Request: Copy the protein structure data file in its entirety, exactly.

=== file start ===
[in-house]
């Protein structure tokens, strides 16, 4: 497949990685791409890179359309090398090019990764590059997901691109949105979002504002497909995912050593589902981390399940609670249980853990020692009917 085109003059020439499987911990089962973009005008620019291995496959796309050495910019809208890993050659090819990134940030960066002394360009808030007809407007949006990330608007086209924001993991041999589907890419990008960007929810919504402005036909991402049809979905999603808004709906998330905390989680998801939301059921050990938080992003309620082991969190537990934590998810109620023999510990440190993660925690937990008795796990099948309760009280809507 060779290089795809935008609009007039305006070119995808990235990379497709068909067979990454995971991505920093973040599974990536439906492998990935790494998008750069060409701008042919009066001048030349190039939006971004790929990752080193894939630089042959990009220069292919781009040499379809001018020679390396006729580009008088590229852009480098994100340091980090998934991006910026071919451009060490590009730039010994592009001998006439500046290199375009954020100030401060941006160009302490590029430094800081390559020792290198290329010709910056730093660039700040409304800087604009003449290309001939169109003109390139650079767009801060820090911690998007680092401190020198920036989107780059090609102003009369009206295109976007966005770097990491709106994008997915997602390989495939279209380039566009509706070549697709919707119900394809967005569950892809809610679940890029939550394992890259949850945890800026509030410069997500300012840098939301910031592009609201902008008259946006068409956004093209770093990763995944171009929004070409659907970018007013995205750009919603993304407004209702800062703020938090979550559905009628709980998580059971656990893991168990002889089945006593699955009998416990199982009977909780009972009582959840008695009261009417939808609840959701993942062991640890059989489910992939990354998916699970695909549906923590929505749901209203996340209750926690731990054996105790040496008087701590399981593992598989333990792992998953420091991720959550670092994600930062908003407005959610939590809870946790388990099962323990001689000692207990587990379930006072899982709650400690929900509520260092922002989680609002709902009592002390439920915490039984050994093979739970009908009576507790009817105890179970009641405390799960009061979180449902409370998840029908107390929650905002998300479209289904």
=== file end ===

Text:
[in-house]
């Protein structure tokens, strides 16, 4: 497949990685791409890179359309090398090019990764590059997901691109949105979002504002497909995912050593589902981390399940609670249980853990020692009917 085109003059020439499987911990089962973009005008620019291995496959796309050495910019809208890993050659090819990134940030960066002394360009808030007809407007949006990330608007086209924001993991041999589907890419990008960007929810919504402005036909991402049809979905999603808004709906998330905390989680998801939301059921050990938080992003309620082991969190537990934590998810109620023999510990440190993660925690937990008795796990099948309760009280809507 060779290089795809935008609009007039305006070119995808990235990379497709068909067979990454995971991505920093973040599974990536439906492998990935790494998008750069060409701008042919009066001048030349190039939006971004790929990752080193894939630089042959990009220069292919781009040499379809001018020679390396006729580009008088590229852009480098994100340091980090998934991006910026071919451009060490590009730039010994592009001998006439500046290199375009954020100030401060941006160009302490590029430094800081390559020792290198290329010709910056730093660039700040409304800087604009003449290309001939169109003109390139650079767009801060820090911690998007680092401190020198920036989107780059090609102003009369009206295109976007966005770097990491709106994008997915997602390989495939279209380039566009509706070549697709919707119900394809967005569950892809809610679940890029939550394992890259949850945890800026509030410069997500300012840098939301910031592009609201902008008259946006068409956004093209770093990763995944171009929004070409659907970018007013995205750009919603993304407004209702800062703020938090979550559905009628709980998580059971656990893991168990002889089945006593699955009998416990199982009977909780009972009582959840008695009261009417939808609840959701993942062991640890059989489910992939990354998916699970695909549906923590929505749901209203996340209750926690731990054996105790040496008087701590399981593992598989333990792992998953420091991720959550670092994600930062908003407005959610939590809870946790388990099962323990001689000692207990587990379930006072899982709650400690929900509520260092922002989680609002709902009592002390439920915490039984050994093979739970009908009576507790009817105890179970009641405390799960009061979180449902409370998840029908107390929650905002998300479209289904």